St. Francis Hosp., Inc. v. Becerra

Decision Date07 March 2022
Docket NumberNo. 20-5097,20-5097
Citation28 F.4th 119
Parties ST. FRANCIS HOSPITAL, INC.; AHS Hillcrest Medical Center, LLC; St. John Medical Center, Plaintiffs - Appellants, v. Xavier BECERRA, Defendant - Appellee.
CourtU.S. Court of Appeals — Tenth Circuit

Daniel J. Hettich, King & Spalding LLP (Juliet M. McBride, with him on the briefs), Washington, D.C., for Plaintiffs-Appellants.

Kyle T. Edwards, Attorney, U.S. Department of Justice, Civil Division (Abby C. Wright, Attorney, U.S. Department of Justice, Civil Division; Brian M. Boynton, Acting Assistant Attorney General; Clinton J. Johnson, Acting United States Attorney; Daniel J. Barry, of Counsel, Acting General Counsel, U.S. Department of Health and Human Services; Janice L. Hoffman, of Counsel, Associate General Counsel, U.S. Department of Health and Human Services; Susan Maxson Lyons, of Counsel, Deputy Associate General Counsel for Litigation, U.S. Department of Health and Human Services; Jonathan C. Brumer, of Counsel, Attorney, Department of Health and Human Services, with her on the briefs), Washington, D.C., for Defendant-Appellee.

Before HOLMES, BALDOCK, and BACHARACH, Circuit Judges.

BACHARACH, Circuit Judge.

In this appeal, three teaching hospitals1 challenge the denial of Medicare reimbursements. These hospitals had shared the cost to train residents off-site (at places like community clinics). At that time, a teaching hospital could obtain reimbursement only by incurring "substantially all" of a resident's training costs. Omnibus Reconciliation Act of 1986, Pub. L. No. 99-509, § 9314, 100 Stat. 1874, 2005. Because the teaching hospitals had shared the training costs for each resident, the government denied reimbursement.

The denials led the teaching hospitals to file administrative appeals. While they were pending, Congress enacted the Affordable Care Act (ACA), which created a new standard for reimbursement. Under the new standard, teaching hospitals could obtain reimbursement on a proportional basis when they shared the training costs. Patient Protection and Affordable Care Act, Pub. L. No. 111-148, § 5504(a)(b), 124 Stat. 119, 659 (2010).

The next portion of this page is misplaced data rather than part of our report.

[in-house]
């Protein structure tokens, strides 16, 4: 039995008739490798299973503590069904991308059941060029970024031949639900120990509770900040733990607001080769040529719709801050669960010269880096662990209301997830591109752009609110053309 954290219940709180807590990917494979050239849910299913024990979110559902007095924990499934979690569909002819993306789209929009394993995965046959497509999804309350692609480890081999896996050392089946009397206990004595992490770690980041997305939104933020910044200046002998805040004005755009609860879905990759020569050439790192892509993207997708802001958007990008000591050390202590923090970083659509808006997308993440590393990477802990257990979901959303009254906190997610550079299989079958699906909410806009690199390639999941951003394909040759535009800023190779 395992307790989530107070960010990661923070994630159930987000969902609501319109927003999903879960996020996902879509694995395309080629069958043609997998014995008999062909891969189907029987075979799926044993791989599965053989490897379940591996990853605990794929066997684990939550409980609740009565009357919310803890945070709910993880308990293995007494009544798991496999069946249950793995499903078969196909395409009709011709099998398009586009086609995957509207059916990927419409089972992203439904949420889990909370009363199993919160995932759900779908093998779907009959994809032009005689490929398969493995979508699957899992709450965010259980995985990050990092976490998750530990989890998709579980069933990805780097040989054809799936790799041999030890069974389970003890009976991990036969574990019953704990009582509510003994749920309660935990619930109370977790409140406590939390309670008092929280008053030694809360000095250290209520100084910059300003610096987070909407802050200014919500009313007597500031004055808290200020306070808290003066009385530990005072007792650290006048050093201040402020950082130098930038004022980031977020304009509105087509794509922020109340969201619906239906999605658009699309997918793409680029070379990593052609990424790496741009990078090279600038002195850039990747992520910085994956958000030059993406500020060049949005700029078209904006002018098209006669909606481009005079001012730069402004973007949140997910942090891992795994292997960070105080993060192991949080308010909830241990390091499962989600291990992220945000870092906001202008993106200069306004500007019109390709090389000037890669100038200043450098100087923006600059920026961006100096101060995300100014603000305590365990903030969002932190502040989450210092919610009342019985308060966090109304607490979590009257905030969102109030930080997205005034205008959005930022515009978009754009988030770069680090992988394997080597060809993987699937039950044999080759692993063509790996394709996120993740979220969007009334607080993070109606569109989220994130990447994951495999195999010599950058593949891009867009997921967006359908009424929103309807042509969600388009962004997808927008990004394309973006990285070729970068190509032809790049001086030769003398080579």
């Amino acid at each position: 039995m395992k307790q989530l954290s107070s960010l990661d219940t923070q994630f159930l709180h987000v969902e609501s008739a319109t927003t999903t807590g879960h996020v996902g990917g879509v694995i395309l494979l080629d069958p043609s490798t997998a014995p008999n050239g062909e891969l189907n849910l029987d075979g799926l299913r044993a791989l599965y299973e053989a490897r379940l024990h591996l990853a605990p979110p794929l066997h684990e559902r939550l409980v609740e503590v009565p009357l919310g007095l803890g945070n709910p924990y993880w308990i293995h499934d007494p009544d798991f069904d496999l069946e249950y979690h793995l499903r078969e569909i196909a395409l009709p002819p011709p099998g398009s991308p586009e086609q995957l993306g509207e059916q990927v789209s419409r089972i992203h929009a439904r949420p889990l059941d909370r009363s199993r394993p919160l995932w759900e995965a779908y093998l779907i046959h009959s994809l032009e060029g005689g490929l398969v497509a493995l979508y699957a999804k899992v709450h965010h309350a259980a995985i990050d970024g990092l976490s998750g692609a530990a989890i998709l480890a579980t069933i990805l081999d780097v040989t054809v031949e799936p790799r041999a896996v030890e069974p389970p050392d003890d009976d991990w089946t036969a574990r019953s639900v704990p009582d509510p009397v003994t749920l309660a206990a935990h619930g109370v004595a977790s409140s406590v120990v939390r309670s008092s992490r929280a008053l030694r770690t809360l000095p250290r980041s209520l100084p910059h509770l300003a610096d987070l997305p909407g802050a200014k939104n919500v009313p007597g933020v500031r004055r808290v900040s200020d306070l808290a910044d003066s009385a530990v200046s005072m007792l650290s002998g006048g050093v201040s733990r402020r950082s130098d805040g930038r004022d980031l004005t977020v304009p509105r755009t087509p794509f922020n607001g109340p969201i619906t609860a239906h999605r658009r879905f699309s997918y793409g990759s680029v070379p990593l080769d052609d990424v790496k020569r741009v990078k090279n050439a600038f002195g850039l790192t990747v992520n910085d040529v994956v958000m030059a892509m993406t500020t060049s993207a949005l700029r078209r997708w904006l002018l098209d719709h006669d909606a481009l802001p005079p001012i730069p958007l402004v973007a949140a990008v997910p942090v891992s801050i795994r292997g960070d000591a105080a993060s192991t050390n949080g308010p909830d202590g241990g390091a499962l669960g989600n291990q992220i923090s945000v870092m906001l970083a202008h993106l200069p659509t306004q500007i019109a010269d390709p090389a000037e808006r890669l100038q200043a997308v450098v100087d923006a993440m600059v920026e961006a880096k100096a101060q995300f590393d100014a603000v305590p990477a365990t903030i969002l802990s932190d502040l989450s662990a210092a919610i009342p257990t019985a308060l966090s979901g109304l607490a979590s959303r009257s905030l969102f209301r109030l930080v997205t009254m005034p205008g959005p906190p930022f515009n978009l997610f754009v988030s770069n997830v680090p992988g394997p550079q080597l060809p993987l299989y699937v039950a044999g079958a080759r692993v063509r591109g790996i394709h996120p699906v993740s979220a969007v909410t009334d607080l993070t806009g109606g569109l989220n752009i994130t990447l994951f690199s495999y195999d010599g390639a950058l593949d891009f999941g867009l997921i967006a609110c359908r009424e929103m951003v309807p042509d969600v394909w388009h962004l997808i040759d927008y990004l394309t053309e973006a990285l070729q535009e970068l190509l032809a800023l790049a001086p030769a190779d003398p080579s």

But the parties disagree on whether the ACA's new standard applied to proceedings reopened when Congress changed the law. The agency answered no , and the district court granted summary judgment to the agency. We affirm.

1. The court applies a deferential standard when reviewing administrative decisions.

We conduct de novo review of the district court's ruling, applying the same standard that governed there. See Gross v. Hale-Halsell Co. , 554 F.3d 870, 875 (10th Cir. 2009) (review of summary-judgment ruling); Via Christi Reg'l Med. Ctr., Inc. v. Leavitt , 509 F.3d 1259, 1271 (10th Cir. 2007) (review under the Administrative Procedure Act), abrogated on other grounds by Azar v. Allina Health Servs. , ––– U.S. ––––, 139 S. Ct. 1804, 204 L.Ed.2d 139 (2019). The district court could set aside the administrative decision only if it was

"arbitrary, capricious, an abuse of discretion, or otherwise not in accordance with the law,"
• beyond the court's "statutory jurisdiction, authority, or limitations," or
"short of statutory right."

5 U.S.C. § 706(2)(A), (C) (2018), incorporated in 42 U.S.C. § 1395oo(f)(1) (2018).

2. Prior to the ACA, federal law did not allow cost-sharing for shared residents engaged in off-site training.

The teaching hospitals incurred the disputed costs from 2001 to 2006.2 At that time, federal law covered reimbursement of costs for shared residents in nonhospital sites only "if the hospital [had] incur[red] all, or substantially all, of the costs for the training program in that setting." Omnibus Reconciliation Act of 1986, Pub. L. No. 99-509, § 9314, 100 Stat. 1874, 2005 (covering direct graduate medical education costs) (emphasis added); Balanced Budget Act of 1997, Pub. L. 105-33, § 4621(b)(2), 111 Stat. 251, 477 (covering indirect costs of medical education) (emphasis added). Because the noun hospital is singular, reimbursement was available only if a single hospital bore substantially all of the costs for the training program.

A. The teaching hospitals misapply the Dictionary Act to interpret the Medicare statutes.

The teaching hospitals argue that the Medicare statutes didn't prevent sharing of costs for residents training in community clinics. For this argument, the teaching hospitals rely on the Dictionary Act, an umbrella statute providing basic principles to interpret statutes. 1 U.S.C. § 1 (2000 & 2006). The Act states that "unless the context indicates otherwise," "words importing the singular include and apply to several persons, parties, or things." Id. Interpreted in the plural, the statutes would allow reimbursement if hospitals "incur all, or substantially all, of the costs for the training program."